The Medicare Payment Advisory Commission yesterday discussed how health care provider consolidation affects prices, costs and Medicare payments, among other areas. In 2018, the chairman of the House Committee on Energy and Commerce asked MedPAC to report on a series of questions on the effects of hospital mergers and physician-hospital consolidation.
 
In addition to concerns raised about how MedPAC staff calculated market concentration, during yesterday’s discussion several commissioners urged MedPAC staff to examine how consolidation among hospitals correlates with consolidation among other stakeholders, including health insurers, pharmacy benefit managers and group purchasing organizations, in order to assess impacts in the context of larger health care environment dynamics. The commissioners also challenged some staff conclusions that federal policy does not create incentives for consolidation, noting Medicare underpayments and electronic health record requirements as possible drivers. Several commissioners called for a broader view of policies that may be influencing mergers and acquisitions, both directly and indirectly.
 
The report on consolidation is expected to be included in MedPAC’s March report to Congress.
 
A Charles River Associates study (https://www.aha.org/news/headline/2019-09-04-study-hospital-mergers-reduce-costs-enhance-quality-patients) released by the AHA in September found that hospital mergers can lead to enhanced quality through the standardization of clinical best practices, as evidenced by significant declines in the rates of readmission and mortality rates following mergers. In addition, it found mergers decrease costs and are associated with a statistically significant 2.3% reduction in annual operating expenses, and revenues per admission at acquired hospitals declined by a statistically significant 3.5% relative to non-merging hospitals, suggesting that “savings that accrue to merging hospitals are passed on to patients and their health plans.”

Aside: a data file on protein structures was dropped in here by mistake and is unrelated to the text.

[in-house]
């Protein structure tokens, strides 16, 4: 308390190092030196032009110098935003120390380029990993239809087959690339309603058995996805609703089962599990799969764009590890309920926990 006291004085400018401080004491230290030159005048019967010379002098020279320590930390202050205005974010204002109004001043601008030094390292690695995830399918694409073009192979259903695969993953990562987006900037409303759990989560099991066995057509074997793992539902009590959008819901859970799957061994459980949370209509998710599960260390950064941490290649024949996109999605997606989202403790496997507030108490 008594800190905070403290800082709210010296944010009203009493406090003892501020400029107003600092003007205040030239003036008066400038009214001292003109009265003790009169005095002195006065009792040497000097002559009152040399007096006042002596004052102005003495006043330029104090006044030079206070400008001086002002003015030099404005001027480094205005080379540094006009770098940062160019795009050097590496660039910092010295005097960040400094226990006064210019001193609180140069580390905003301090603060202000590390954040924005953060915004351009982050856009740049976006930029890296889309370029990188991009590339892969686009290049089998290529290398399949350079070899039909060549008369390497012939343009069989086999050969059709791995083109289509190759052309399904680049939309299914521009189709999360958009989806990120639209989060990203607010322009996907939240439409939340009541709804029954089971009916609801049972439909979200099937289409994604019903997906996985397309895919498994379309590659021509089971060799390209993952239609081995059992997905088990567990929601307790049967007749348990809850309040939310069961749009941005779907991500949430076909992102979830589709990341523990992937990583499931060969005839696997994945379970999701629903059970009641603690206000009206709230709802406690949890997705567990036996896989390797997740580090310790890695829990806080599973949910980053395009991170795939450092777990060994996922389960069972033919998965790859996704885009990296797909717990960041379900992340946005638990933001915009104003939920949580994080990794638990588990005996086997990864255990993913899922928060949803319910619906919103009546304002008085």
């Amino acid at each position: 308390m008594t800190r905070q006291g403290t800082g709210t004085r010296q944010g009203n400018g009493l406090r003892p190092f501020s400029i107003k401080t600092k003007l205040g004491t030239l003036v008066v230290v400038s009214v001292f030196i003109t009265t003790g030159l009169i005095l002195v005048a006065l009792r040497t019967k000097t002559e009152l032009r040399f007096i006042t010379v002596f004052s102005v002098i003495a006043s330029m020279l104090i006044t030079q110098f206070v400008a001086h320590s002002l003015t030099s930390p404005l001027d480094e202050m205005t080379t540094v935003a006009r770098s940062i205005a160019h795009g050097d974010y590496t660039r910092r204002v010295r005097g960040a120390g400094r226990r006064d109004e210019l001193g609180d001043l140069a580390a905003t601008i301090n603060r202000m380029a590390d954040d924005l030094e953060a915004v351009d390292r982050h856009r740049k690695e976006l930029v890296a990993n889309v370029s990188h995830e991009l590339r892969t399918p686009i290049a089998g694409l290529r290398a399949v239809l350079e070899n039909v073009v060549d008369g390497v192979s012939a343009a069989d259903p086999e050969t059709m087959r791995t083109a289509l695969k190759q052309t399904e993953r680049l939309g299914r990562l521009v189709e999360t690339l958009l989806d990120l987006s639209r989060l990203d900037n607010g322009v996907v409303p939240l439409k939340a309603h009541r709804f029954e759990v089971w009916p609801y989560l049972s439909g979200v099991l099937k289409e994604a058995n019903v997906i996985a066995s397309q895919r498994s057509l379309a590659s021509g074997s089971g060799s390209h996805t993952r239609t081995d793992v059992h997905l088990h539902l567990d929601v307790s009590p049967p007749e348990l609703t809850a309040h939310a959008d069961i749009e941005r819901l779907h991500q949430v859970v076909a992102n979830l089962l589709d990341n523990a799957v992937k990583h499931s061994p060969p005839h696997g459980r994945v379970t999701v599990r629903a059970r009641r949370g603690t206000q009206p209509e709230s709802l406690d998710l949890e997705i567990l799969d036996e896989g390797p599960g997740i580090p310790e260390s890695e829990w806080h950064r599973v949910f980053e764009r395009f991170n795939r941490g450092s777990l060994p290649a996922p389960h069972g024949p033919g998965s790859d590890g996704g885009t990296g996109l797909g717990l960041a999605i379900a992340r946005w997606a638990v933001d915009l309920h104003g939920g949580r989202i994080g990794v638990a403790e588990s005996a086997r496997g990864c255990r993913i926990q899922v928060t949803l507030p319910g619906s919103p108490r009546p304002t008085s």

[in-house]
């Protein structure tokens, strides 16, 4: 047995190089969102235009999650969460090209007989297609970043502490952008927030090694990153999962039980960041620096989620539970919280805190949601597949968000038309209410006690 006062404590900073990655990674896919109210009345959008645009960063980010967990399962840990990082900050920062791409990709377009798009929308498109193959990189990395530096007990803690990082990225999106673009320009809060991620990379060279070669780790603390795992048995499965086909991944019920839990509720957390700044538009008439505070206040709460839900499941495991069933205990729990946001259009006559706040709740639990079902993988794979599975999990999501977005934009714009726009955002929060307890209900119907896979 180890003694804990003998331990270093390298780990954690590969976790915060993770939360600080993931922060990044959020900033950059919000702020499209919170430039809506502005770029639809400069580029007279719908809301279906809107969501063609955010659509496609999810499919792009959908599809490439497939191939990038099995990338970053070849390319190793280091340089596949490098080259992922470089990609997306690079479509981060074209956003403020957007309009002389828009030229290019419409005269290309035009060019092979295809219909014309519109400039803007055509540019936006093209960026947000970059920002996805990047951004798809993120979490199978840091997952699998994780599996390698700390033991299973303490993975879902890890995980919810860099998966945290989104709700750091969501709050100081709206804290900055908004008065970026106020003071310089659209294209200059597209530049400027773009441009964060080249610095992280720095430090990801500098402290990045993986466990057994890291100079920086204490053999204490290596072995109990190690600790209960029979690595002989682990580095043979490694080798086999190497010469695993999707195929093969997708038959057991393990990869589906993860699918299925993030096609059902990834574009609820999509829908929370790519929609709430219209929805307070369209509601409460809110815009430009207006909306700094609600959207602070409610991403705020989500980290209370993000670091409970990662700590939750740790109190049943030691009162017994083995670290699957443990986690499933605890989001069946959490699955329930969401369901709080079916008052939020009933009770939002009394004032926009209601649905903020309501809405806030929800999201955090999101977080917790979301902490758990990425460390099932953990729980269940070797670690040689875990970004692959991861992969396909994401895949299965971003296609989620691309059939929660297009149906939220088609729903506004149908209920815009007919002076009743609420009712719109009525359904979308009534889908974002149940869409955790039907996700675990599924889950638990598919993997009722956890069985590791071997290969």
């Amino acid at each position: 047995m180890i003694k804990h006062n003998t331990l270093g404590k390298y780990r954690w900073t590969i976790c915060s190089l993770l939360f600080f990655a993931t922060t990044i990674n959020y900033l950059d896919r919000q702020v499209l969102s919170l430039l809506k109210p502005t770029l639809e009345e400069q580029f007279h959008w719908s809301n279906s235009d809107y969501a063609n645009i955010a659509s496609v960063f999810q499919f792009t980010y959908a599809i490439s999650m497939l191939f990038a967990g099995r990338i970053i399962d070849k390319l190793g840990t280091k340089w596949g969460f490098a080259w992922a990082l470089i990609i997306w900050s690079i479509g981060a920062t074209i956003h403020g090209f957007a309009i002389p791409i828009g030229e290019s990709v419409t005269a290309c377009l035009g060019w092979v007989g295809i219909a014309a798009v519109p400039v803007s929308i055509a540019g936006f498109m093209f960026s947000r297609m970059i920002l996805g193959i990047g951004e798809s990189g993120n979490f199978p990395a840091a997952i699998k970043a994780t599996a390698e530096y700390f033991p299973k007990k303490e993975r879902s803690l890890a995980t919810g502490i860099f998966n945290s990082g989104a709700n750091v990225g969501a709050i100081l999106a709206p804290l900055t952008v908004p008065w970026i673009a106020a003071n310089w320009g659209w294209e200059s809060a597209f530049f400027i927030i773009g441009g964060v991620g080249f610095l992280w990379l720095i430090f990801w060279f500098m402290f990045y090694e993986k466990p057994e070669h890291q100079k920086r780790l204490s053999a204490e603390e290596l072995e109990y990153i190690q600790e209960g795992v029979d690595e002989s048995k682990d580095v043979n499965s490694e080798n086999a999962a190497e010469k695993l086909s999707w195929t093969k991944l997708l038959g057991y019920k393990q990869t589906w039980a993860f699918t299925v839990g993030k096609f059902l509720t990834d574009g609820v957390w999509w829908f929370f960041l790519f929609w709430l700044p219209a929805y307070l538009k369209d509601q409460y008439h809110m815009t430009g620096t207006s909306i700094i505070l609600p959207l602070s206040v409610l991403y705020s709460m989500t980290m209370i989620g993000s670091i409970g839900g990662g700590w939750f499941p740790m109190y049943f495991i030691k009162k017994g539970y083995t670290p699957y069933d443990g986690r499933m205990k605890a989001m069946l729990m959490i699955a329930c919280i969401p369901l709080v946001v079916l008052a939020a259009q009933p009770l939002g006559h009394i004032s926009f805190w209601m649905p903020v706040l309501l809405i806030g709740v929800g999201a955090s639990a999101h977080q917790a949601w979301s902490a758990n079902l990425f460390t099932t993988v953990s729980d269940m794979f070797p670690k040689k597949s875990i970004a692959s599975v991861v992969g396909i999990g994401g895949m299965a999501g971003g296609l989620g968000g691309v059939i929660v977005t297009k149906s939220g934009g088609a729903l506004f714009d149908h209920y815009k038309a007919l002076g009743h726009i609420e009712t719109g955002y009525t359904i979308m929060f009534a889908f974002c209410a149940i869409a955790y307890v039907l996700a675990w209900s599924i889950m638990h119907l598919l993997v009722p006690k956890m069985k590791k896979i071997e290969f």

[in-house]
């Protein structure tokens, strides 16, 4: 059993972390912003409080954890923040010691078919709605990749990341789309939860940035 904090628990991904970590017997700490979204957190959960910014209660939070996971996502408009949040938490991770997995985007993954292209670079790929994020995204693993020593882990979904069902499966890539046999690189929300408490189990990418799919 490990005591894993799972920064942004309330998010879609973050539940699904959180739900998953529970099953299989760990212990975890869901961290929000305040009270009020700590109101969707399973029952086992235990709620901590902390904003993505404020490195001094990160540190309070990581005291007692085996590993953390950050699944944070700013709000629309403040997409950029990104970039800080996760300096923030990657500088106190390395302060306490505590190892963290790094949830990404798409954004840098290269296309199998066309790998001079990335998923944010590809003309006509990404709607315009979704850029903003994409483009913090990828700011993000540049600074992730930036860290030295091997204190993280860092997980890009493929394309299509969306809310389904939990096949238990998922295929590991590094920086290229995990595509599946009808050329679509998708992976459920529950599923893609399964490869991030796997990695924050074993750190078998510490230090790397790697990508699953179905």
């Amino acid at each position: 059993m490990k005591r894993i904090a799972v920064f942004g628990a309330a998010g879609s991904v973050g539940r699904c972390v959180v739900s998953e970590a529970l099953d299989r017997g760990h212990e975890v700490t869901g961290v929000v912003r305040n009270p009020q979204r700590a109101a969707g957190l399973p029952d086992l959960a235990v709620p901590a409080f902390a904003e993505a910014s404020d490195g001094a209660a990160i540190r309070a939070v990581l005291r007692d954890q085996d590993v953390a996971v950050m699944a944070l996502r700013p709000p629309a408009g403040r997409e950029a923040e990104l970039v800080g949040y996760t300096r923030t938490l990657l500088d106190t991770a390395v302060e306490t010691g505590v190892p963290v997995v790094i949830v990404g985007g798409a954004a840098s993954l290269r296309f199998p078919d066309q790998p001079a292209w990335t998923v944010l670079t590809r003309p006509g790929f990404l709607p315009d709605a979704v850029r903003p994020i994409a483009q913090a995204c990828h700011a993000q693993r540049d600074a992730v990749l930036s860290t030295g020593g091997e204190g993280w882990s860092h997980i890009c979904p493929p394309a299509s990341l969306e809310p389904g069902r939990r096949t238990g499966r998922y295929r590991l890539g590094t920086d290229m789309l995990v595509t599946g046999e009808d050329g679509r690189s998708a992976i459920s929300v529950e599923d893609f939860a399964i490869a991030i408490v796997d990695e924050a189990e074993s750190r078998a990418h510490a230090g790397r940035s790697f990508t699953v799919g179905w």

Other topics discussed at yesterday and today’s MedPAC meeting included increasing the supply of primary care physicians; redesigning the Medicare Advantage quality bonus program; reforming the benchmarks in the MA payment system; restructuring Medicare Part D for plans serving low-income beneficiaries; and post-acute care spending under the Medicare Shared Savings Program.

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